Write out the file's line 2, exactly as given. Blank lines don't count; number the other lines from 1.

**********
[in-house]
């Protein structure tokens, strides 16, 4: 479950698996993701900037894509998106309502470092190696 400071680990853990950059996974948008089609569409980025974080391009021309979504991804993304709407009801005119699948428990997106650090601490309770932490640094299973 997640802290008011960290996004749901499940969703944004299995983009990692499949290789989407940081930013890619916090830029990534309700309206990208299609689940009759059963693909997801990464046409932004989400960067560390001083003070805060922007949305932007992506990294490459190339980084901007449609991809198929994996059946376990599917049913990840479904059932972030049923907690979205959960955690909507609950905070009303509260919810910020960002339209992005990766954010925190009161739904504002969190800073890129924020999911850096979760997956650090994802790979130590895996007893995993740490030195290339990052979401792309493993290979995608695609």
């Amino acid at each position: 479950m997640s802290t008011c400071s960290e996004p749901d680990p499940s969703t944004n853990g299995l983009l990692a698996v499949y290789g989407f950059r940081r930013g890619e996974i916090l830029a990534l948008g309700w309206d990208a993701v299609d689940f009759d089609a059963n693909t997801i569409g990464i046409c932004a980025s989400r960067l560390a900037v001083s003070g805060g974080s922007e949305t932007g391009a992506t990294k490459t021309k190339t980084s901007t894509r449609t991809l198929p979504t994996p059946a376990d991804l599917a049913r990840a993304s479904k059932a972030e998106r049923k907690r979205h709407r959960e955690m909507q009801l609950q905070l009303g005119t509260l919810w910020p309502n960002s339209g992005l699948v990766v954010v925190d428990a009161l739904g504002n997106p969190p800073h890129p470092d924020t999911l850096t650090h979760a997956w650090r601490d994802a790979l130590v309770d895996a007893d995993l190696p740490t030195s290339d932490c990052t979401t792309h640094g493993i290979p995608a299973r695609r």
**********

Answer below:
């Protein structure tokens, strides 16, 4: 479950698996993701900037894509998106309502470092190696 400071680990853990950059996974948008089609569409980025974080391009021309979504991804993304709407009801005119699948428990997106650090601490309770932490640094299973 997640802290008011960290996004749901499940969703944004299995983009990692499949290789989407940081930013890619916090830029990534309700309206990208299609689940009759059963693909997801990464046409932004989400960067560390001083003070805060922007949305932007992506990294490459190339980084901007449609991809198929994996059946376990599917049913990840479904059932972030049923907690979205959960955690909507609950905070009303509260919810910020960002339209992005990766954010925190009161739904504002969190800073890129924020999911850096979760997956650090994802790979130590895996007893995993740490030195290339990052979401792309493993290979995608695609």